24 June 2021
Today, thanks to the mass reach provided by social media, global superstars can have a huge influence on a brand’s fortunes, literally. The right partnership can be a very successful tool in establishing meaningful connections with consumers and building brand equity. However, last week, at an ordinarily mundane sporting press conference, the world witnessed quite the opposite effect.
In case you missed it, here’s a recap:
At a press conference, ahead of Portugal’s first game of the UEFA Euro 2020 football championships, its global superstar and renowned health obsessive Cristiano Ronaldo quite clearly indicated his preference for a bottle of water over two bottles of Coke, removing the latter from view. In very short order, Coke’s value had dropped by a whopping $4 billion; this, in spite of the fact that the water brand on the table was also owned by The Coca-Cola Company. Talk about influence.
Ironically, it could be that the ongoing attention being paid to the incident will outweigh that short-term hit – time will tell. Nevertheless, the lesson is clear: when global superstars like Cristiano Ronaldo speak, the world is listening, and incidents like these demonstrate the enormous commercial influence a single individual can possess. This kind of power isn’t new, but its scale is. The speed at which news travels via social media and the mass reach it generates means that super influencers like Ronaldo exist in people’s daily lives and have a credibility a brand can struggle to achieve. Here are some other examples where comments made by celebrities have affected well-known brands.
Back in 2018, reality star Kylie Jenner told fans that she had not used social media app Snapchat for quite some time, tweeting: “sooo does anyone else not open Snapchat anymore? Or is it just me… ugh this is so sad.” Jenner’s view on Snapchat had a big impact on its share price. After the post, Snapchat’s parent company had $1.3 billion wiped off its value.
Elon Musk has been known to frequently share his opinions on cryptocurrencies. With over 57 million Twitter followers, the Tesla CEO’s market-moving tweets often impact the price of Bitcoin (and Tesla’s), both positively and negatively.
The crypto influencer has become the face of this market seesaw thanks to his extensive reach. At the beginning of June 2021, Bitcoin’s price plunged after Musk fired off a tweet implying that he’d fallen out of love with cryptocurrency. Subsequently, Bitcoin fell by 3.6%, while others including Dogecoin also took a hit.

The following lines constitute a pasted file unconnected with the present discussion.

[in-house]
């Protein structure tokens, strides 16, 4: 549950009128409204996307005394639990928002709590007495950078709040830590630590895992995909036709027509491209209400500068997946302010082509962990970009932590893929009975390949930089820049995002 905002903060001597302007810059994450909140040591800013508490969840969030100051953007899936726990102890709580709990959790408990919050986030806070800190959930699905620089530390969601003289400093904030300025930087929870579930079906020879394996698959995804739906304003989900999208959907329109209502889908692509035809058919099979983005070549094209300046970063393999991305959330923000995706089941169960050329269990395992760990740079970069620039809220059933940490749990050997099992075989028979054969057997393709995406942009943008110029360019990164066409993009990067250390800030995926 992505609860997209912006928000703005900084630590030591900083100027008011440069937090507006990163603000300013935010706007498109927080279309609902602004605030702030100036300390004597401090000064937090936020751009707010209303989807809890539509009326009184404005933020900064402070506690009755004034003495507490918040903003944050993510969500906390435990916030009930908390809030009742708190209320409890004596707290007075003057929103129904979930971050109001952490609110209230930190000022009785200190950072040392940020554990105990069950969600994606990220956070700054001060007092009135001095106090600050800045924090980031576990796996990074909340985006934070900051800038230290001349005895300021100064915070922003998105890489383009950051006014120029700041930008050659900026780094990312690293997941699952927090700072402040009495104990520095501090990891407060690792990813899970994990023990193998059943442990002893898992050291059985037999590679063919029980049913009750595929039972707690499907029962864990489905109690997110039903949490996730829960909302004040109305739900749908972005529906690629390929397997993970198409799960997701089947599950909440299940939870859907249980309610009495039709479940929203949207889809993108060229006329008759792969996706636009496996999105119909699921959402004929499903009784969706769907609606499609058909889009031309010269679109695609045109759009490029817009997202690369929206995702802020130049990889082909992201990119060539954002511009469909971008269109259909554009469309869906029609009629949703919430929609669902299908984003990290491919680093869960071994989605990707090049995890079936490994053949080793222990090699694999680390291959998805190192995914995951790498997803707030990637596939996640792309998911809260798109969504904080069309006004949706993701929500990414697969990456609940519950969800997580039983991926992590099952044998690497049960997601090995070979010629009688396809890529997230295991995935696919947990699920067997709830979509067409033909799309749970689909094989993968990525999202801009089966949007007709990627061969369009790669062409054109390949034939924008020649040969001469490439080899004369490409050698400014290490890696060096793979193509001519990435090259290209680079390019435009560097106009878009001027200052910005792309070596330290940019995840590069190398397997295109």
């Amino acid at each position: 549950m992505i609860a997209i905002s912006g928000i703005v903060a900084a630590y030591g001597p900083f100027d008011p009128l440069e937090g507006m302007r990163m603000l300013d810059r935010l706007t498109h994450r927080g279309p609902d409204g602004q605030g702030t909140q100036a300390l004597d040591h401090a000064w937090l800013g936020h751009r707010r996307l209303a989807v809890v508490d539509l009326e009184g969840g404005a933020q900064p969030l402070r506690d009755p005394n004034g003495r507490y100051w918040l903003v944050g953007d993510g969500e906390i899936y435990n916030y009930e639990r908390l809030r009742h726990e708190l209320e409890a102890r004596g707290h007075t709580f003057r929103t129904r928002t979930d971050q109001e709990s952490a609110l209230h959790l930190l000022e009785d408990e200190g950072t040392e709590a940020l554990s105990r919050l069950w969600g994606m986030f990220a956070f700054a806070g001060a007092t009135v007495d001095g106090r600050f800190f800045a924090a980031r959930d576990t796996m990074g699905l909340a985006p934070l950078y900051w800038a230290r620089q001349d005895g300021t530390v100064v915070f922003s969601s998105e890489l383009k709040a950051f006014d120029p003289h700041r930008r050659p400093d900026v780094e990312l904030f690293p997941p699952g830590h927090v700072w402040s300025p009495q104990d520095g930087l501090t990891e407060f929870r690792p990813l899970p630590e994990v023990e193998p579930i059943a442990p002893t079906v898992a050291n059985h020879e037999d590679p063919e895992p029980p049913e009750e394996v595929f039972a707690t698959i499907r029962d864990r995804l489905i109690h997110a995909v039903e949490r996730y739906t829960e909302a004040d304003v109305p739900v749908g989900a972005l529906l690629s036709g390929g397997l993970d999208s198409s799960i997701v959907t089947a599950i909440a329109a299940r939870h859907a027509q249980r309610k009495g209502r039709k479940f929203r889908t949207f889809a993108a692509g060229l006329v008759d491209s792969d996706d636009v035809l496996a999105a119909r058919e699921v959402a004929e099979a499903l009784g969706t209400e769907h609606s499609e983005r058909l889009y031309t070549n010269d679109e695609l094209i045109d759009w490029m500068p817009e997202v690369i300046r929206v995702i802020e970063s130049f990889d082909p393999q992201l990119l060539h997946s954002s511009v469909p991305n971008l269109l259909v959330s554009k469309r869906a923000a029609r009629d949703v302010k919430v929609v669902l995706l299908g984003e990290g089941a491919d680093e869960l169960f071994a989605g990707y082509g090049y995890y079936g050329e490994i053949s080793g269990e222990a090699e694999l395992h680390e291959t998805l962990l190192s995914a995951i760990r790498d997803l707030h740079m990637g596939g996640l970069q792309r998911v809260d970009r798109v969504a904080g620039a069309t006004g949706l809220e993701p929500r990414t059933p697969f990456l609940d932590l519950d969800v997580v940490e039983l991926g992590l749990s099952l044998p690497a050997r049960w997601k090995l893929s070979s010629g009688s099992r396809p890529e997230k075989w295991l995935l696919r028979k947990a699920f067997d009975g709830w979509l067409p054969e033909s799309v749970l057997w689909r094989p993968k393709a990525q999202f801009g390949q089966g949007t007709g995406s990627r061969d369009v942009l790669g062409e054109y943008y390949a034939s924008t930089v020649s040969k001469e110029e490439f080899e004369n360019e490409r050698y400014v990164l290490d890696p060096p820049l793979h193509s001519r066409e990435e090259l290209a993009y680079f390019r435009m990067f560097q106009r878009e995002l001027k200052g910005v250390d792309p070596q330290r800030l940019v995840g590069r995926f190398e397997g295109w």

However, more recently, Bitcoin’s price leapt back above the $40,000 mark after he said Tesla would resume allowing transactions made in the digital currency once crypto mining becomes greener. It seems the fate of cryptocurrencies rest – at least in part – in this one person’s hands.
Luckily, it’s not all bad. Oprah Winfrey’s partnership with Weight Watchers is a prime example that collaborations with relevant brand advocates can be powerful too.
Beginning in 2015, Oprah’s endorsement has helped to generate a huge surge in Weight Watcher stock, most notably in 2018 when she gave an inspirational speech at the Golden Globes. The clip went viral and sent Weight Watchers stock soaring.
However, the lesson in all these tales is not that brands should engage with global stars; the lesson is only that the power to influence is best harnessed when both brands and individuals work together. Influencer marketing is borne of this fundamental principle and done well, can help brands not just make sense of it but thrive.
Credibility of creators selected for a campaign and the authenticity in communications, are key ingredients in influencing audiences and markets. This means that a broad range of factors, driven by data, should be considered when evaluating who to work with. Brands should take this into account when considering partnerships and activations in the content space.